Jungle Law #6: Most Sellers Are Fibbers! (Or
They At Least Stretch The Truth)
Of course, this is not a completely true law of the jungle. Most sellers are honest people trying to get by in life like everyone else. However, a buyer should approach all information provided in the sale with some skepticism. Buyers are making a major financial decision and should carefully consider all information presented during a detailed due diligence process. If a buyer approaches the purchase of a business with a good healthy dose of "prove it to me," then it will be difficult for them to get burned.
Jungle Law #7: If A Seller Really Wants To
Sell, You Probably Shouldn't Buy!
Whenever you look at any business for sale, you should approach the situation with a great deal of caution. You should make it your business to verify all of the facts possible about the business, including determining the reason for sale. There are some very good motivations for sellers to sell and other ones that are not so good. Usually, the best reason for a sale from the buyer's perspective is the planned retirement of the owner or a sale necessitated by illness. By far, the best potential purchase is a long-standing single-owner profitable business where the owner is approaching (or at) retirement age and is generally reluctant to sell but realizes that he eventually has to.
Jungle Law #8: 99% Of Potential Business Buyers
Never Buy A Business!
This alone may be reason enough for a seller to retain a business broker to represent him in selling the business. A professional broker knows how to sort through the many non-qualified potential buyers to get to the few who actually do have the means and motivation to buy a business. Once the unqualified potential buyers have been culled out, still only somewhere around 50% of these folks eventually buy a business. For this and many other reasons, I strongly recommend that sellers use a professional business broker to represent them in selling their business.
Jungle Law #9: Always Assume There Are Skeletons
In The Closet!
Most businesses have some negative feature(s) that the seller will be reluctant to talk about. You can be sure that any problems will come out later as buyers begin analyzing the business (due diligence), and it could kill the sale if the problems are perceived as cover-ups. This is because buyers will ask themselves (logically) "if they hid this fact from me, what else are they hiding?" If the negative aspect(s) is clearly presented and discussed with the buyer, it may not be a serious problem because the buyer may feel that it can be overcome, avoided, or changed. The seller should strongly consider this and determine all of the possible negative factors that could affect the sale of the business. If the problems are very serious and non-correctable, the business may not be salable.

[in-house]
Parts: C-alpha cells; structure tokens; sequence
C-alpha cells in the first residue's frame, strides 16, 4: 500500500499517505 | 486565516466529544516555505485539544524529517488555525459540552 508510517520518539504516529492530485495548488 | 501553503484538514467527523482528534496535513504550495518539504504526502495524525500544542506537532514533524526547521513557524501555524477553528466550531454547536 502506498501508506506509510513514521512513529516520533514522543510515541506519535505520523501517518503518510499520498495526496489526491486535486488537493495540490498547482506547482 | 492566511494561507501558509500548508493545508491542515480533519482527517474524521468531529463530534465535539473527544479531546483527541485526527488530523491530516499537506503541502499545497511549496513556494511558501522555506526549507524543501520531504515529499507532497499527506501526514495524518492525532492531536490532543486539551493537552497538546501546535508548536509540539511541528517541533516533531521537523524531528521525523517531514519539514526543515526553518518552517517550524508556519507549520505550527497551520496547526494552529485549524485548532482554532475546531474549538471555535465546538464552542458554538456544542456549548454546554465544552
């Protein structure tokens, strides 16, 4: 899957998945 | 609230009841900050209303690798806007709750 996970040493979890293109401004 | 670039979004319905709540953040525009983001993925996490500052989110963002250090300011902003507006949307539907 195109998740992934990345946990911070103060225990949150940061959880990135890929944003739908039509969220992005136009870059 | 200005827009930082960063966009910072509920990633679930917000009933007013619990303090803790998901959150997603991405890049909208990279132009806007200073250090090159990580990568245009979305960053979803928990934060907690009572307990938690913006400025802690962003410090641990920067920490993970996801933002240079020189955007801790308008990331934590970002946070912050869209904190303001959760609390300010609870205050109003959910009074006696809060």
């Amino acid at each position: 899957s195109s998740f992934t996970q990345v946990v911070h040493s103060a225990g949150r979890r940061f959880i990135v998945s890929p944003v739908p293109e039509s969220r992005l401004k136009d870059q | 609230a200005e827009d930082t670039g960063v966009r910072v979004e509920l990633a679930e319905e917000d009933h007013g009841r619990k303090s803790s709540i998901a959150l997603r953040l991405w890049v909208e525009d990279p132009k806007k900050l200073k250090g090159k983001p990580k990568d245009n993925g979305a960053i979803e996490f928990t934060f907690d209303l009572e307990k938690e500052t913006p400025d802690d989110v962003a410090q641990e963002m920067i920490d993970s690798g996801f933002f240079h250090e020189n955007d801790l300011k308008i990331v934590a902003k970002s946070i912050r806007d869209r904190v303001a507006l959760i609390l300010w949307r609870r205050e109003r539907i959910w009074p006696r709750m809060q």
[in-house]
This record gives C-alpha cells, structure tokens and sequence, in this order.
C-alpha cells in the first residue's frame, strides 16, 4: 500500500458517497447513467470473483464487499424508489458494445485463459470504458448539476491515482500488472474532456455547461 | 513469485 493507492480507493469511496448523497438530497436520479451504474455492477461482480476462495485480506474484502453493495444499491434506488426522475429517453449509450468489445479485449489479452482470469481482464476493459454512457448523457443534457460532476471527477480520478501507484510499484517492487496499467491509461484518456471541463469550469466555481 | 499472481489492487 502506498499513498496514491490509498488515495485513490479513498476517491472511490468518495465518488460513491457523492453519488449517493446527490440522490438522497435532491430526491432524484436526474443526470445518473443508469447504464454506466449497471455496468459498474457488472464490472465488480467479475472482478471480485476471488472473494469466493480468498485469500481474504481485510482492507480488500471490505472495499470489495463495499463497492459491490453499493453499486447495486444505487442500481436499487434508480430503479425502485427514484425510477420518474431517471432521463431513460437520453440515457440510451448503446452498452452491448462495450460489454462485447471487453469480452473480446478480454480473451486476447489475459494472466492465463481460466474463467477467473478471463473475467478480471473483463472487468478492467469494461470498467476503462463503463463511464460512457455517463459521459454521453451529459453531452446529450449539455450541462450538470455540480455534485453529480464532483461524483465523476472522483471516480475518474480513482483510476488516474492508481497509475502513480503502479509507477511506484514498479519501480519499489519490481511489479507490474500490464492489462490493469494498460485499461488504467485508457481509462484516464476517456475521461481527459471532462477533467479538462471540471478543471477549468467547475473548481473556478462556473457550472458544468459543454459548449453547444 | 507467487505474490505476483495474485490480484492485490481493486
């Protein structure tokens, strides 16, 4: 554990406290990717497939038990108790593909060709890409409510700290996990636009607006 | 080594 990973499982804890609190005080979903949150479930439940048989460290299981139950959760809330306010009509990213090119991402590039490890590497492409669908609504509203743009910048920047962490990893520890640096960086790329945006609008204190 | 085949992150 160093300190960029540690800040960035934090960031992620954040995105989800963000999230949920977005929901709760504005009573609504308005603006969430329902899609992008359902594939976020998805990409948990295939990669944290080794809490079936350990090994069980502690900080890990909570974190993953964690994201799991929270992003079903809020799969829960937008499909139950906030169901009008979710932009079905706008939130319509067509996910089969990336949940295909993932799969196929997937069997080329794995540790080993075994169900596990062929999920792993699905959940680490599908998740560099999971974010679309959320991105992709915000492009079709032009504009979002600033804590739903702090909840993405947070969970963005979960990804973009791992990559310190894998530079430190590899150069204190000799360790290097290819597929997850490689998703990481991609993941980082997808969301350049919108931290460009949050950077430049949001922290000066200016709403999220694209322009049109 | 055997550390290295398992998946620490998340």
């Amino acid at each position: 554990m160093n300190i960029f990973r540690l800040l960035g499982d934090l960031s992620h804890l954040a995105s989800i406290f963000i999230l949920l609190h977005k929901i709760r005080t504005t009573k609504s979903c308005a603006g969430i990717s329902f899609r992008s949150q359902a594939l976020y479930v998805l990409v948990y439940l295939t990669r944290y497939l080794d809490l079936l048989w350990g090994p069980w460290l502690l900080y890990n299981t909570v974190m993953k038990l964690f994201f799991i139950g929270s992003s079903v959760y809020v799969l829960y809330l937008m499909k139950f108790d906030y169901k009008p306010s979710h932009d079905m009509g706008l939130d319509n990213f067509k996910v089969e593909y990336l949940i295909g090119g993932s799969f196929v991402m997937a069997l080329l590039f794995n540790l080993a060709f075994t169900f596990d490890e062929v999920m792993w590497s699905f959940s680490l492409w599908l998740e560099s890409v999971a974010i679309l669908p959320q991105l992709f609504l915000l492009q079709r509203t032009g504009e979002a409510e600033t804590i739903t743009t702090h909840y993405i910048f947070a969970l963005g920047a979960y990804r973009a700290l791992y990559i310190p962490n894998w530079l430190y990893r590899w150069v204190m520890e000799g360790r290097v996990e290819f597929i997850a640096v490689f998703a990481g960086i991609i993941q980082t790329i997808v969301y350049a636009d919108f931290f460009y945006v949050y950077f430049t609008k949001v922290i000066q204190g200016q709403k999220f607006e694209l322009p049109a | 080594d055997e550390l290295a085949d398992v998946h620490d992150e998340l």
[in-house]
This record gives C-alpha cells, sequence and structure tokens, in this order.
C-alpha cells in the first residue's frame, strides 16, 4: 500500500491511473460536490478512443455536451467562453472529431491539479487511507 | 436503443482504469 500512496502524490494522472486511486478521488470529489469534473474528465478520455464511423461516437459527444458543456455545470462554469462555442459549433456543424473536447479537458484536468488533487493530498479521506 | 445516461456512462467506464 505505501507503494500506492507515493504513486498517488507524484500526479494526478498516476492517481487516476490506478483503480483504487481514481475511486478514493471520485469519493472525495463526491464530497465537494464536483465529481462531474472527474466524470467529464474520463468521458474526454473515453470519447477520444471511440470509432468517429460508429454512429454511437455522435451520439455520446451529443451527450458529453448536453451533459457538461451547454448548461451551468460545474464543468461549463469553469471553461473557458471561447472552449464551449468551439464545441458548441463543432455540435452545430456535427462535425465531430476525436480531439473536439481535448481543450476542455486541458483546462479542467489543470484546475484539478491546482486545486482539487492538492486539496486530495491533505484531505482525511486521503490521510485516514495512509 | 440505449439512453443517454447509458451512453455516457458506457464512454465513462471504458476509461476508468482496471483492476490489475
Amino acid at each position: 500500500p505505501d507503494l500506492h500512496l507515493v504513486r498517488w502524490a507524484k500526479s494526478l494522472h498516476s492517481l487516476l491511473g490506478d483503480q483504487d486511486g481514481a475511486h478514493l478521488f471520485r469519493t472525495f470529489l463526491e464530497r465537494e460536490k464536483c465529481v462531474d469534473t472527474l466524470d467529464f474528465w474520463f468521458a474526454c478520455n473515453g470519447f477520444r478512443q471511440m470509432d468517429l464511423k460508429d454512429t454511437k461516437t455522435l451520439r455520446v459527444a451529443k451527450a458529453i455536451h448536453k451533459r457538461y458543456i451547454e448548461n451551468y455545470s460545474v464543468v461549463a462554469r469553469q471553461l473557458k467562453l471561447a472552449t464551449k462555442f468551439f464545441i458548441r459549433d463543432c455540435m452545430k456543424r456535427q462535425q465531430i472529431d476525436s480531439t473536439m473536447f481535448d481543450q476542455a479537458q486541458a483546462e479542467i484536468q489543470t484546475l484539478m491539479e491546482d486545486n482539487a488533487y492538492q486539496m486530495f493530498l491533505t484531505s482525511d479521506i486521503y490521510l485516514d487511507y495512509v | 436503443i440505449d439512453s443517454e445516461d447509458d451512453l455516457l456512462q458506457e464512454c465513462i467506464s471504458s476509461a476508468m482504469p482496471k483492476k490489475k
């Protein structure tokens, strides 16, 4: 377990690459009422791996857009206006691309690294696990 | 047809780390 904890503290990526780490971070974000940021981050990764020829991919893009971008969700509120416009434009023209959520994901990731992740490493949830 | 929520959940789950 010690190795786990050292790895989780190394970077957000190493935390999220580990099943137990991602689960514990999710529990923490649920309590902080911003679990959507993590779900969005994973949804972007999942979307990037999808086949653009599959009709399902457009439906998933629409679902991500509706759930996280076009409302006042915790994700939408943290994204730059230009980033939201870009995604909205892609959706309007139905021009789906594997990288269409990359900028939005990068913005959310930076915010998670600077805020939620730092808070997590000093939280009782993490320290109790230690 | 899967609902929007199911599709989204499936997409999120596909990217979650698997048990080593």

Jungle Law #10: Someone Will Always Get Cold
Feet Just Before The Closing!
Closing the deal is always difficult, but usually the shortest part of buying or selling an operating business. After all, the valuations, investigations, and negotiations are complete and now it's a matter of getting everything into writing in a form that satisfies everyone so that the transfer of ownership of the business can take place. However, you can definitely count on someone getting cold feet just before the closing. Be prepared for this! The seller and buyer may both start to wonder if they are really getting a fair deal. The best way to get ready for this is to anticipate it happening and then to deal logically, reasonably and unemotionally with it at the time.
Jungle Law #11: Negotiations Must Stop At The
Signing Of The Purchase And Sale Agreement!
Once the Purchase and Sale Agreement has been signed by both the seller and buyer, there is an excellent chance that the sale will actually take place. But, there must be an end to the negotiation process or things will begin to unravel. The deal at this point is like a house of cards with many parts of the negotiated deal contingent on another part. Trying to reopen negotiations after a Purchase and Sale Agreement has been signed will most likely lead to a collapse of the entire deal.
Jungle Law #12: After Buying A Business, Do
Not Change Anything (At First)!
Of course, this doesn't hold true if you're buying a turnaround situation; but in general, if the business you are buying is profitable, leave it alone while you learn how to manage it in accordance with the status quo. One of the experiences I have had that best illustrates this point is as follows: One buyer of a fast food chicken franchise soon after the closing changed meat suppliers because he found that he could get the chicken at 10¢ a pound cheaper. What the new owner did not realize was that these chicken pieces were 25% larger than those provided by the original supplier. The problem with this is; the franchise doesn't sell chicken by the pound; it sells it by the piece. The new franchise owner completely wiped out his profit margin by paying a smaller price per pound but delivering to the customer 25% more chicken at the same retail price!